AridViper group strikes with a new PyMICROPSIA trojan

PaloAlto newly-discovered malware is crafted to steal browser credentials and other sensitive information from Windows computers

PyMICROPSIA info-stealerPyMICROPSIA info stealer is a new addition to AridViper group's arsenal

PaloAlto Unit 42 researchers have recently discovered a new Trojan while investigating and APT group AridViper, which actively targets Middle Eastern organizations. Dubbed PyMICROPSIA, it is capable of harvesting browser credentials and other sensitive information from an infected Windows system using various techniques. Besides its primary function of info-stealing, the malware is also capable of much more, including control of various system processes and additional payload download and execution.

According to findings, the cybercriminal gang is extremely active and is currently developing new malware samples based on an already established MICROPSIA Trojan. Precisely for this reason, the new strain was titled PyMICROPSIA, and due to the fact that it is written in Python programming language.

Researchers wrote that they managed to identify two samples during the investigation:[1]

While investigating PyMICROPSIA capabilities, we identified two additional samples hosted in the attacker’s infrastructure, which are downloaded and used by PyMICROPSIA during its deployment. The additional samples provide persistence and keylogging capabilities, which we discuss later.

After thorough analysis, it also came to light that several Trojan's sections are not utilized to their full capacity (or not utilized at all), which is one of the main indications that malware is still in development and is likely to receive major updates in the future, increasing its scope.

PyMICROPSIA capabilities and similarities to MICROPSIA malware

Unit 42 researchers spotted multiple PyMICROPSIA overlaps with other AridViper tools like MICROPSIA, such as the download of rar.exe from Command and Control (C2)[2] infrastructure to archive the data for extraction. Also, both trojan horse samples contain multiple references to threat actors both in code variables and in infrastructure.[3]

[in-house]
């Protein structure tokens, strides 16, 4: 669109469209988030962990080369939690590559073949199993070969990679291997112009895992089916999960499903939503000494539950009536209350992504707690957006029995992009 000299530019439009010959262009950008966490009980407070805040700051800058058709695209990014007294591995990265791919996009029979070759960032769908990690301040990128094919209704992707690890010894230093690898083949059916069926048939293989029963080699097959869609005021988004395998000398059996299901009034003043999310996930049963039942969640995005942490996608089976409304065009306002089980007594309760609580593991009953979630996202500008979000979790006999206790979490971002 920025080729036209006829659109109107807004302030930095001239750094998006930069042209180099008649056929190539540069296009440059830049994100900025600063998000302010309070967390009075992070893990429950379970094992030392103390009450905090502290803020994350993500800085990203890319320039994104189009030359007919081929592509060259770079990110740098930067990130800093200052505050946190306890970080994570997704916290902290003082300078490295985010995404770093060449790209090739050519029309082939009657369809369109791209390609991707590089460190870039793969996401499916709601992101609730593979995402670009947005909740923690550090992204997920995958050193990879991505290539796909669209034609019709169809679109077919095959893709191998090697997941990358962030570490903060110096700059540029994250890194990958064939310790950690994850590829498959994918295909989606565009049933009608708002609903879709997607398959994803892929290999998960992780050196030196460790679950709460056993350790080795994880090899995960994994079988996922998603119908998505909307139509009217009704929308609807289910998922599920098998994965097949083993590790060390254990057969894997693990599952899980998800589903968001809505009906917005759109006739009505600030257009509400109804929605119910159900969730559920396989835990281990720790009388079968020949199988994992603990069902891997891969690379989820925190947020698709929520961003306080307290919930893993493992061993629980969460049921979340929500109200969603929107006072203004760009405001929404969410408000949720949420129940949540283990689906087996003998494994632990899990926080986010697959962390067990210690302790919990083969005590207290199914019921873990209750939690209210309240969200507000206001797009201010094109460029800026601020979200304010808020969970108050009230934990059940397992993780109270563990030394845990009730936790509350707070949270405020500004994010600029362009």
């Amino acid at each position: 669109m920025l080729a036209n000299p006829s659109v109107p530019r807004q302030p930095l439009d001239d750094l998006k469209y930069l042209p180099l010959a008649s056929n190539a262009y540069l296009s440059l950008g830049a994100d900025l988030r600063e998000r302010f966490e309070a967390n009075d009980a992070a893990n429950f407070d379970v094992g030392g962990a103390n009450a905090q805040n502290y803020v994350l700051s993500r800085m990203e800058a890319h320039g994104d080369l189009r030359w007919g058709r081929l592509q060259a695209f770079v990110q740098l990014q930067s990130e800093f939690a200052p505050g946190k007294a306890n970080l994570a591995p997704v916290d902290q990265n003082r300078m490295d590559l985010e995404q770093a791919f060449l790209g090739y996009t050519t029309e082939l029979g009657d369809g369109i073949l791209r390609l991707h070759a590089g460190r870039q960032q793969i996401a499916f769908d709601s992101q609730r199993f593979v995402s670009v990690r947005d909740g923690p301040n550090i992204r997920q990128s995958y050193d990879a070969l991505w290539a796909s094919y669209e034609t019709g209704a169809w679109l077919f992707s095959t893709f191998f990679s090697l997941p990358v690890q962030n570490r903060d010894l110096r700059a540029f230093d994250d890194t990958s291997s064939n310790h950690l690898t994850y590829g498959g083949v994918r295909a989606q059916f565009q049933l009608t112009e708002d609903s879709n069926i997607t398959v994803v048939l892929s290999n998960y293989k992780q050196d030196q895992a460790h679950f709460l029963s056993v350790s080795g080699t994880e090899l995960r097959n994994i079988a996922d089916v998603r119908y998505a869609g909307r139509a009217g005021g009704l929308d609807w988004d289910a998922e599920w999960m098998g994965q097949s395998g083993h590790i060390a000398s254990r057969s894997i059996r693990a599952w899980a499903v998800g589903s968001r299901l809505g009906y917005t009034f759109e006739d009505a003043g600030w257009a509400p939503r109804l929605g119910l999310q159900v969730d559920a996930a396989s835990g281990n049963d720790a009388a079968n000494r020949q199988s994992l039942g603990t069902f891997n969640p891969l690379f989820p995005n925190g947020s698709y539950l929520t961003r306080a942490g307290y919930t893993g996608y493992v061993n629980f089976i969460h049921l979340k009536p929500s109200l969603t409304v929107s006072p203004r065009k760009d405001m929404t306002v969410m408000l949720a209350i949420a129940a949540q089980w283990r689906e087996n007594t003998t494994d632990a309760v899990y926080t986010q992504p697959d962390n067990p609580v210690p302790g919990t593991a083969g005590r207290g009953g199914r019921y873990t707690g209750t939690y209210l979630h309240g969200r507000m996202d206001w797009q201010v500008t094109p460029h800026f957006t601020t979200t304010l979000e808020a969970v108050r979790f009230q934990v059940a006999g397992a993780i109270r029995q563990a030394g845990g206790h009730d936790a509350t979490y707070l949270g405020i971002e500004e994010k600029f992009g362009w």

As described by experts, trojan seems to have multiple advanced functions:

This malware sample has a rich set of information-stealing and control capabilities, whether they’re reachable in the current C2 implementation or not. <…>

Once the initial setup is complete, the malware capabilities start by entering into a loop (see Figure 3) where:

  • Several independent threads for audio recording and file uploading are started.
  • Specific tasks are run periodically, covering the following main areas: persistence, keylogging, screenshots and interaction with the C2 operator.

Since APT is experienced, it is not surprising that the capabilities of the operated malware are quite extensive. PyMICROPSIA is capable of performing the following commands:

  • Keylogging
  • Screenshot taking
  • File uploading
  • Deleting, creating, compressing, and exfiltrating files and folders
  • Recording audio
  • Gathering data from USB flash drives, including file extraction
  • Compressing RAR files
  • Browser credential stealing, etc.

APT behind PyMICROPSIA exploring new platforms: researchers found code fragments relating to POSIX and darwin

AridViper is a relentless group in new trojan development. While evidence was found the malware is not yet finished when it comes to its functions, the attackers are already planning ahead – they are not limiting only with Windows.

During the research, an interesting detail was found. Although PyMICROPSIA targets only computers running on the Windows operating system, code fragments were searching for other two OS – POSIX (Portable Operating System Interface)[4] and darwin (open-source Unix-like operating system).[5]

Researchers say that this discovery is quite interesting, as the AridViper actors seem to be exploring new possibilities in targeting different operating systems besides Windows. While the code found within samples for other operating systems is relatively primitive, experts claimed that they are going to keep an eye on this feature in future campaigns.

About the author
Ugnius Kiguolis
Ugnius Kiguolis - The mastermind

Ugnius Kiguolis is a professional malware analyst who is also the founder and the owner of 2-Spyware. At the moment, he takes over as Editor-in-chief.

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